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HARVARD — Standing beneath the Town Common flag pole during the annual Memorial Day observance in the Town Center, retired Army Col. Duncan Guy “Sandy” Chapman III reminded everyone what Memorial Day is all about.

“On Memorial Day we honor those who have paid the ultimate price for being an American,” he said. “Each deserves to be remembered, to be kept alive, for just a little bit longer. There are hundreds of thousands of them, but how can we honor them?

“Maybe if each of us can pick just one name — of a relative, of a friend, from a history book, a news report, a war memorial or grave marker — and say it aloud on Memorial Day that one name may get us thinking about the freedoms we exercise but don’t always cherish,” he said.

Chapman also called on residents to support soldiers currently in the field, listing Cool Our Troops, Any Soldier, America Supports You, Packages From Home and the USO as worthy means to support that cause.

“As you and your family enjoy the holiday, please remember that the freedom we enjoy is paid for by the blood, sweat and tears of our brave service men and women,” he said. “I would ask for your consideration for any of the charities that help our military.”

Chapman was on active duty during the Cold War from 1969 to 1972 and was in the reserves until 2002. He was one of approximately a dozen local veterans who took part in the observance.

The proceedings included a parade led by a color guard of veterans and accompanied by members of the Fire Department and a marching band from Immaculate Heart of Mary School. Also included were youths from Girl Scouts, Brownies, Cub Scouts and Boy Scouts.

Starting at Town Hall, the group made its way to Still River Road and the historic Town Center Cemetery.

A number of the antique grave markers therein were accompanied by new U.S. flags. Girl Scouts and Brownies rushed alongside the procession placing bright red geraniums by each flag.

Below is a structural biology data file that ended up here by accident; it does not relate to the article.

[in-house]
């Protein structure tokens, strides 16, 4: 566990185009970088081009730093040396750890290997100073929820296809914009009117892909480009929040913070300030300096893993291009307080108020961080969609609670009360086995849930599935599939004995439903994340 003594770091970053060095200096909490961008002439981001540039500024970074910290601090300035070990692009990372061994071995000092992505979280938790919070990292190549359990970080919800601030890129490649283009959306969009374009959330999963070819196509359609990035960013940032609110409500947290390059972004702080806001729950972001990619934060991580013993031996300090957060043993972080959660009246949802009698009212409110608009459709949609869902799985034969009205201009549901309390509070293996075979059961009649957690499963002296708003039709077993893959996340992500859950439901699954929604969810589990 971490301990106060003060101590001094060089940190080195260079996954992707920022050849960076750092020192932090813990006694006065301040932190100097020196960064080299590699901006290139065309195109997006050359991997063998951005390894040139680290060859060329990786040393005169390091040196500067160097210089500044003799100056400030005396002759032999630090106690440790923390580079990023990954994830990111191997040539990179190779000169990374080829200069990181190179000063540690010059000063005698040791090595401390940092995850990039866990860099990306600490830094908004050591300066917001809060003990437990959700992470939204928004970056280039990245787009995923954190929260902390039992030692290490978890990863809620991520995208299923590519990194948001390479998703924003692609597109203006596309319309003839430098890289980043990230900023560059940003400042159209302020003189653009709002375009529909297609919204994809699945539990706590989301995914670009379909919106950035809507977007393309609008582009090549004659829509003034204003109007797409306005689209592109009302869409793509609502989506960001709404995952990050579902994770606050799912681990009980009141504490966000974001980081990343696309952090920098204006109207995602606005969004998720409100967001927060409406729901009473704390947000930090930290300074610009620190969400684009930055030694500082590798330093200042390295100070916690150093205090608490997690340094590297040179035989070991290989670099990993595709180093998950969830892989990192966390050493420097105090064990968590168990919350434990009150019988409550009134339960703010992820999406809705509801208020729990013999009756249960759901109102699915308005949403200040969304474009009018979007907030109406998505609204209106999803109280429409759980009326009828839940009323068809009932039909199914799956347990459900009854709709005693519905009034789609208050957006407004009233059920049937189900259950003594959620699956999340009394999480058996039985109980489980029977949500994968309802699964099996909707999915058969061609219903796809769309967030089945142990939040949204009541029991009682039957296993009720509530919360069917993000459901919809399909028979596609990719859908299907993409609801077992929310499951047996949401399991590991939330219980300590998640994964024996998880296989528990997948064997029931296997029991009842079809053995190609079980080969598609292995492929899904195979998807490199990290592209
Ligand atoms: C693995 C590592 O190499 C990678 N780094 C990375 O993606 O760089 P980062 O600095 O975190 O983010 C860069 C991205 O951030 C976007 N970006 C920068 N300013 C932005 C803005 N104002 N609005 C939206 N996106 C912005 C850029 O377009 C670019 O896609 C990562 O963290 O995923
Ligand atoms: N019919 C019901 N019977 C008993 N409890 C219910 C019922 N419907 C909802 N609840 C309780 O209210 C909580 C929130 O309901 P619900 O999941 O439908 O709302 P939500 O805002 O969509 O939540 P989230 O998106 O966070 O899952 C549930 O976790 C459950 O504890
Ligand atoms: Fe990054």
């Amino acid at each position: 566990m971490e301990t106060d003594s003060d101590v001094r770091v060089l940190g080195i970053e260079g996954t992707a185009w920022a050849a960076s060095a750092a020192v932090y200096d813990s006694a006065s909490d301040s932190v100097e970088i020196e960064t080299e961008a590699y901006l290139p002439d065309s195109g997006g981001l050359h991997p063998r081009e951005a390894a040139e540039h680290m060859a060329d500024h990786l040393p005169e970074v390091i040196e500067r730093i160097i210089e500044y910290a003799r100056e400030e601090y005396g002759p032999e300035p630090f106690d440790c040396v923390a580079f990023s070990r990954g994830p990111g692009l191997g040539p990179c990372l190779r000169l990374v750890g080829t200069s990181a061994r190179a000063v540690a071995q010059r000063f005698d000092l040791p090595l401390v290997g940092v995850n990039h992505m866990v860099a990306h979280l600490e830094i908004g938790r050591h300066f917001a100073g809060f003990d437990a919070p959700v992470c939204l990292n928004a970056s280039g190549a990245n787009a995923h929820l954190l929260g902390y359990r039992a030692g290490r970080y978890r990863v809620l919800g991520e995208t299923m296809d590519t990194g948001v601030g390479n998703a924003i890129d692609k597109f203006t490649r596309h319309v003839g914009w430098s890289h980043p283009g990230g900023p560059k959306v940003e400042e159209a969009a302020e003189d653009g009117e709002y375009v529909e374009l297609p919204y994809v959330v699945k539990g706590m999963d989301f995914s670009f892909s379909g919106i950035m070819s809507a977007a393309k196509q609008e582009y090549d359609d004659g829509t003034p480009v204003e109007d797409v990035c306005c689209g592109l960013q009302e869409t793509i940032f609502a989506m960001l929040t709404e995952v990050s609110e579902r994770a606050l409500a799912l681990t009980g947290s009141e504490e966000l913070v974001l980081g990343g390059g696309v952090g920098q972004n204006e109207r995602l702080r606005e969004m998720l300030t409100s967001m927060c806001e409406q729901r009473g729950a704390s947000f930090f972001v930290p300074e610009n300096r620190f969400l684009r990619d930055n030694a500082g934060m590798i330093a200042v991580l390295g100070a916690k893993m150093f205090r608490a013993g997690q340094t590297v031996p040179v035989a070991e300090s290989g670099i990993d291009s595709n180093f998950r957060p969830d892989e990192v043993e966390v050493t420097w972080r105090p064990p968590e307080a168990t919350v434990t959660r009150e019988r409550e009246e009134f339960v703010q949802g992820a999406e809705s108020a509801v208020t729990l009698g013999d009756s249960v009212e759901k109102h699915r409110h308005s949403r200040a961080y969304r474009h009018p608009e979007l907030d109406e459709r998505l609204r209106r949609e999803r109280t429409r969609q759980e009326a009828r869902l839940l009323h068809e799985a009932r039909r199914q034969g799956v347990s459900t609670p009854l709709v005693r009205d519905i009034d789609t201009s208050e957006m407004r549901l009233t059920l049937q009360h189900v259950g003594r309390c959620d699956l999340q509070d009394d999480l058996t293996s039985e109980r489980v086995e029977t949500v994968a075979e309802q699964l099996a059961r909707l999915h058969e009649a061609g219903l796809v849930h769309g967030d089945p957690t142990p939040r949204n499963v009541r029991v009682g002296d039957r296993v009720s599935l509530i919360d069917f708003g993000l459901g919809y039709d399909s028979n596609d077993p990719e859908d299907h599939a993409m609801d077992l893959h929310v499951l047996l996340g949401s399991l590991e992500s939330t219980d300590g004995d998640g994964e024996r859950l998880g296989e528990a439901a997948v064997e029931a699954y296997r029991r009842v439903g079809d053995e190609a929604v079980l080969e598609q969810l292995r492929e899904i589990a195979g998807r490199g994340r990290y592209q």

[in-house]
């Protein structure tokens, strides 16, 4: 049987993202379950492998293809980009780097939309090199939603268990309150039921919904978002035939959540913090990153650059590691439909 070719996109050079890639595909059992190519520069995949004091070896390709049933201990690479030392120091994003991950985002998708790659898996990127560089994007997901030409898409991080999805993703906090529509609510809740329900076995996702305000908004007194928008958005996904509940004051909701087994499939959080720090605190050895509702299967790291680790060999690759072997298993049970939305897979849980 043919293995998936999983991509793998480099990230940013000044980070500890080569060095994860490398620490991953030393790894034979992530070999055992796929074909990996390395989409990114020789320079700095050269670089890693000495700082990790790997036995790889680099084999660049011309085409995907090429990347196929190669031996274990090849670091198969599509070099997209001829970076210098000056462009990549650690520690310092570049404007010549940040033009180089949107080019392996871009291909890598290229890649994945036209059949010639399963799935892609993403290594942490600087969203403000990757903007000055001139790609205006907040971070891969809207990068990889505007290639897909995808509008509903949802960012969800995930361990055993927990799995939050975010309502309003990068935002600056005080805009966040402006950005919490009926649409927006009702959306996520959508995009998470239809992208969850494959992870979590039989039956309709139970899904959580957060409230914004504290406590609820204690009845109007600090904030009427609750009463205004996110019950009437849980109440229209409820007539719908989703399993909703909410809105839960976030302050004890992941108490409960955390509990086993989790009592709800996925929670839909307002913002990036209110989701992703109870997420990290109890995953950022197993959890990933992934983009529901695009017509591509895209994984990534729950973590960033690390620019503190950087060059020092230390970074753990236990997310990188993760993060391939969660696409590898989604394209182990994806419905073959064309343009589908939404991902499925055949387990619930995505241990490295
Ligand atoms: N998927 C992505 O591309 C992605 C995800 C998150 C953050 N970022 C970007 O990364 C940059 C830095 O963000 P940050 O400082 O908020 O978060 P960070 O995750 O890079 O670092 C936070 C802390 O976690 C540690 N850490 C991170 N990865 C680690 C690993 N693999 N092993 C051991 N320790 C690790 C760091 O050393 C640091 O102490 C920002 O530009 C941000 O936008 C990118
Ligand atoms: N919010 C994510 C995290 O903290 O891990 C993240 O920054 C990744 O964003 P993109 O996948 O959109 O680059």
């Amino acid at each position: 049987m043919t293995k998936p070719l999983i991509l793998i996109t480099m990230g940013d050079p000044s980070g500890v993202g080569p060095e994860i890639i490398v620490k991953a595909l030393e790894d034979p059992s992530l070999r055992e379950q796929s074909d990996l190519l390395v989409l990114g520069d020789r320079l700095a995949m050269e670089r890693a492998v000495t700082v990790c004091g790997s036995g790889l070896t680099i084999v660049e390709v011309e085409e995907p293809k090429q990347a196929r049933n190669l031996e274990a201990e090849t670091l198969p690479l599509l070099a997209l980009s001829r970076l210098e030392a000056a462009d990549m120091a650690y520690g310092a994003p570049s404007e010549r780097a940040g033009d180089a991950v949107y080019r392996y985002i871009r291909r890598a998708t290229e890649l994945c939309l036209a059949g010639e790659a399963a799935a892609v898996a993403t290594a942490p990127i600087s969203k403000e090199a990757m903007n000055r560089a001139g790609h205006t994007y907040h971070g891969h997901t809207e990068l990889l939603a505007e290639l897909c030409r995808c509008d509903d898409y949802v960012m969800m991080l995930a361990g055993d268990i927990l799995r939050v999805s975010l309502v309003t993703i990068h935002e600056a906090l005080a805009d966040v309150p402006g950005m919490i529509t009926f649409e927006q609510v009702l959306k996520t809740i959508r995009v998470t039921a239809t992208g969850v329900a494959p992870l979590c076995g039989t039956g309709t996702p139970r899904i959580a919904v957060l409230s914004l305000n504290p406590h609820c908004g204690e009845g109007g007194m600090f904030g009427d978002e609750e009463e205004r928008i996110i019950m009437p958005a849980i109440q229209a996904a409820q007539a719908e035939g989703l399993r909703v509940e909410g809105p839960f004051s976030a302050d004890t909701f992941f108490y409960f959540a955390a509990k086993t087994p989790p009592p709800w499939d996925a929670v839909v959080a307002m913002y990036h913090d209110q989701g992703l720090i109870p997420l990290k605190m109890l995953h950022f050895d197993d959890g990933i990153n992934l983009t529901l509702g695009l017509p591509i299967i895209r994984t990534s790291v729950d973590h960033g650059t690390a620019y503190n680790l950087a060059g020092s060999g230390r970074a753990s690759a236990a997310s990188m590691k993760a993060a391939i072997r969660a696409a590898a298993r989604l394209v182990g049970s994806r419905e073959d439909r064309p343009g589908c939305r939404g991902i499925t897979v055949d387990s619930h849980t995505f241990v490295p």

The procession stopped near the cemetery’s Massachusetts Avenue exit. All eyes were on Korean War veteran Peter Johnston as he placed a wreath at the Founder’s Memorial, which commemorates the founders of Harvard. He then saluted while “Taps” was played.

Similar wreaths were placed at the Civil War and World War II memorials before the procession stopped at the flag pole and World War I memorial.

After Chapman spoke there was 30-second moment of silence, which was only broken by a dove’s call in the distance. “Taps” was played again, followed by the Harvard Town Band’s rendition of “The Star Spangled Banner.”

Sitting among those gathered, a number of voices could be heard softly singing the anthem’s lyrics.

The speaking program opened and closed with a few words from Army Maj. Steven Cronin, who helped organize the event. He thanked all who attended and reiterated what Memorial Day is all about.

“This day is sacred with an almost visible presence of those who’ve gone before us,” he said. “We honor the memory of those who gave their lives in the service of our country and of those others who have dropped their burdens by the wayside of life and are gone to their eternal rest.

“May the ceremonies of today deepen your reverence for our dead and let us renew our pledge of loyalty to our country and its flag,” he said. “Let us resolve by word and deed to emphasize the privilege and duty of patriotism.”